It just so happens that an important court win for Canada’s endangered Greater sage-grouse may be an even bigger victory for champions of government transparency and accountability.
Earlier this year we took then-federal environment minister Peter Kent and Environment Canada to court for what we argued was an unreasonable claim of Cabinet confidence.
In 2012, Ecojustice filed a Federal Court application seeking a court order to force Environment Minister Peter Kent to recommend emergency protections for sage-grouse and the habitat the prairie birds need to survive and recover. The federal government responded by saying that the Minister’s plans (or lack thereof) for protecting the sage-grouse were part of a “Cabinet decision-making process” and therefore could not be disclosed to the public or reviewed by the court.
At the time, shortly after one of the biggest environmental law rollbacks in Canada’s history, we called it a troubling example of the federal government’s lack of transparency around its decisions to (not) protect the environmental.
Happily, it turns out the Federal Court of Appeal agreed with our assessment and has ordered the government to make public the Minister’s decision on whether to recommend emergency protections for the sage-grouse. In its reasons for judgement, the court explained that:
“If the position asserted by the [federal government] is correct, it would have the effect of sheltering from review every refusal to make a recommendation for an emergency order. This cannot be so.”
The court’s decision sets an important precedent moving forward. It makes it clear that ministerial decisions (or lack thereof) are reviewable by the courts and sends a message to the federal government that its officials must be open and transparent about their decisions and cannot hide behind the cloak of Cabinet confidence.
The National Post’s Kelly McPharland summed up it nicely: “Well, duh.”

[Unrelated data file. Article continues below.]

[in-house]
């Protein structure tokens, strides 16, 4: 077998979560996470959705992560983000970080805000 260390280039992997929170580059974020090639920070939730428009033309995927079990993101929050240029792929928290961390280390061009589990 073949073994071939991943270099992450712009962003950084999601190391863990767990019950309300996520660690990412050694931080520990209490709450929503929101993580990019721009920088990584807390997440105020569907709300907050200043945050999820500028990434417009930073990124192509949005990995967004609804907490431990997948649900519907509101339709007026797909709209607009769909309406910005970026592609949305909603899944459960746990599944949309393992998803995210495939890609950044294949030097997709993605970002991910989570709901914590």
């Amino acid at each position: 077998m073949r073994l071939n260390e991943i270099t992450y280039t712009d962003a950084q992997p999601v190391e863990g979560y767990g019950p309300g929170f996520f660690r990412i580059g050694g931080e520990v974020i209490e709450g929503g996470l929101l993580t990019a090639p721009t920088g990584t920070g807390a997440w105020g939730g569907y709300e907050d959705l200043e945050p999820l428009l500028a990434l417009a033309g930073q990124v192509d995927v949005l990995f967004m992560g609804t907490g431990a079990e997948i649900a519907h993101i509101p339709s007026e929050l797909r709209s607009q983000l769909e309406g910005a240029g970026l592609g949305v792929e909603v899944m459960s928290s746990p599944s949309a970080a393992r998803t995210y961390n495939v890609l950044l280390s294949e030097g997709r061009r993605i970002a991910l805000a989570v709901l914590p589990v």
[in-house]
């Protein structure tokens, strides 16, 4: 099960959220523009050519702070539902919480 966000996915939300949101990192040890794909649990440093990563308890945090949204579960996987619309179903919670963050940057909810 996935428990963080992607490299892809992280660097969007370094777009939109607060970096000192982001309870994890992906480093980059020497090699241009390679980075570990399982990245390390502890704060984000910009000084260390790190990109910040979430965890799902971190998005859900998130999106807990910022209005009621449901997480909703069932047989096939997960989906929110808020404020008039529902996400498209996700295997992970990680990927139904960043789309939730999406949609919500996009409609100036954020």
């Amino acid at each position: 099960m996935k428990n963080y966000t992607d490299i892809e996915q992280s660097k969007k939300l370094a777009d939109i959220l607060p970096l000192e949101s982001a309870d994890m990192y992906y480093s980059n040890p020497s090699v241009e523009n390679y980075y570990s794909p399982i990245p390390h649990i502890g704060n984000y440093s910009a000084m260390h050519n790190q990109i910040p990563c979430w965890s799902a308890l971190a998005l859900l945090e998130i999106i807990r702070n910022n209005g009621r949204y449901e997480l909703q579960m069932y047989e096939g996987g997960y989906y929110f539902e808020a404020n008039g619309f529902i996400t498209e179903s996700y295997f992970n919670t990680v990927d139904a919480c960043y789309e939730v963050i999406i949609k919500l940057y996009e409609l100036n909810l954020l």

The plight of the sage-grouse presents one of the most compelling cases for federal intervention under the Species at Risk Act that Ecojustice lawyers and scientists have ever seen.
Since 1988, more than 90 percent of these prairie birds — which once numbered in the thousands and could be found throughout British Columbia, Alberta and Saskatchewan’s sage-brush grasslands — have died off. Fewer than 100 birds are estimated to still remain in Canada.
Provincial laws have failed to protect the sage-grouse, leading to dramatic population declines and necessitating emergency intervention by the federal government under the Species at Risk Act.
Meanwhile, industrial activity, particularly oil and gas development, continues to threaten the survival and recovery of the birds, best known for their elaborate courtship dance. Research shows that when confronted with oil and gas development sage-grouse chicks fail to survive, and adults abandon their leks (central courting and breeding grounds) and other habitats crucial to their survival.
Time is of the essence for the sage-grouse. If the federal government and new Environment Minister Leona Aglukkaq fail to implement emergency protections for the sage-grouse now, scientists say the quirky prairie birds will disappear from Canada within the next 10 years.